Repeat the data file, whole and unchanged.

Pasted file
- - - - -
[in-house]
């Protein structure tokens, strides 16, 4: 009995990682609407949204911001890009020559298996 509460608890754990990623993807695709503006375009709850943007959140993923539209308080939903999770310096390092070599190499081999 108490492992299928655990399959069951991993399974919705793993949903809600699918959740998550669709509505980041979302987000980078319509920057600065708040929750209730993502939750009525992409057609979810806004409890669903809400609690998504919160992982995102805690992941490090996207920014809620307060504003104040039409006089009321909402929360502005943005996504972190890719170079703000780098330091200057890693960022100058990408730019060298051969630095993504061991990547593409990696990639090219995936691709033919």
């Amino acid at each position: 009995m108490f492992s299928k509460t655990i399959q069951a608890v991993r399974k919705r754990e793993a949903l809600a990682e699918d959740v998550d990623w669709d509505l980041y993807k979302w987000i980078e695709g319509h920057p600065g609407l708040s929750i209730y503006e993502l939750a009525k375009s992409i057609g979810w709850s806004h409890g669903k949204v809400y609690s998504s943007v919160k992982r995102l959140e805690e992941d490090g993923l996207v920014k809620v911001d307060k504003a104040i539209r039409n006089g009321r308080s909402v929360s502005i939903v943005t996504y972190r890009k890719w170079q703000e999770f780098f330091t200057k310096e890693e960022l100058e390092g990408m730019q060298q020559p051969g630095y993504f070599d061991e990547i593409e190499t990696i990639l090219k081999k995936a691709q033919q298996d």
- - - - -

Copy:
[in-house]
């Protein structure tokens, strides 16, 4: 009995990682609407949204911001890009020559298996 509460608890754990990623993807695709503006375009709850943007959140993923539209308080939903999770310096390092070599190499081999 108490492992299928655990399959069951991993399974919705793993949903809600699918959740998550669709509505980041979302987000980078319509920057600065708040929750209730993502939750009525992409057609979810806004409890669903809400609690998504919160992982995102805690992941490090996207920014809620307060504003104040039409006089009321909402929360502005943005996504972190890719170079703000780098330091200057890693960022100058990408730019060298051969630095993504061991990547593409990696990639090219995936691709033919």
């Amino acid at each position: 009995m108490f492992s299928k509460t655990i399959q069951a608890v991993r399974k919705r754990e793993a949903l809600a990682e699918d959740v998550d990623w669709d509505l980041y993807k979302w987000i980078e695709g319509h920057p600065g609407l708040s929750i209730y503006e993502l939750a009525k375009s992409i057609g979810w709850s806004h409890g669903k949204v809400y609690s998504s943007v919160k992982r995102l959140e805690e992941d490090g993923l996207v920014k809620v911001d307060k504003a104040i539209r039409n006089g009321r308080s909402v929360s502005i939903v943005t996504y972190r890009k890719w170079q703000e999770f780098f330091t200057k310096e890693e960022l100058e390092g990408m730019q060298q020559p051969g630095y993504f070599d061991e990547i593409e190499t990696i990639l090219k081999k995936a691709q033919q298996d």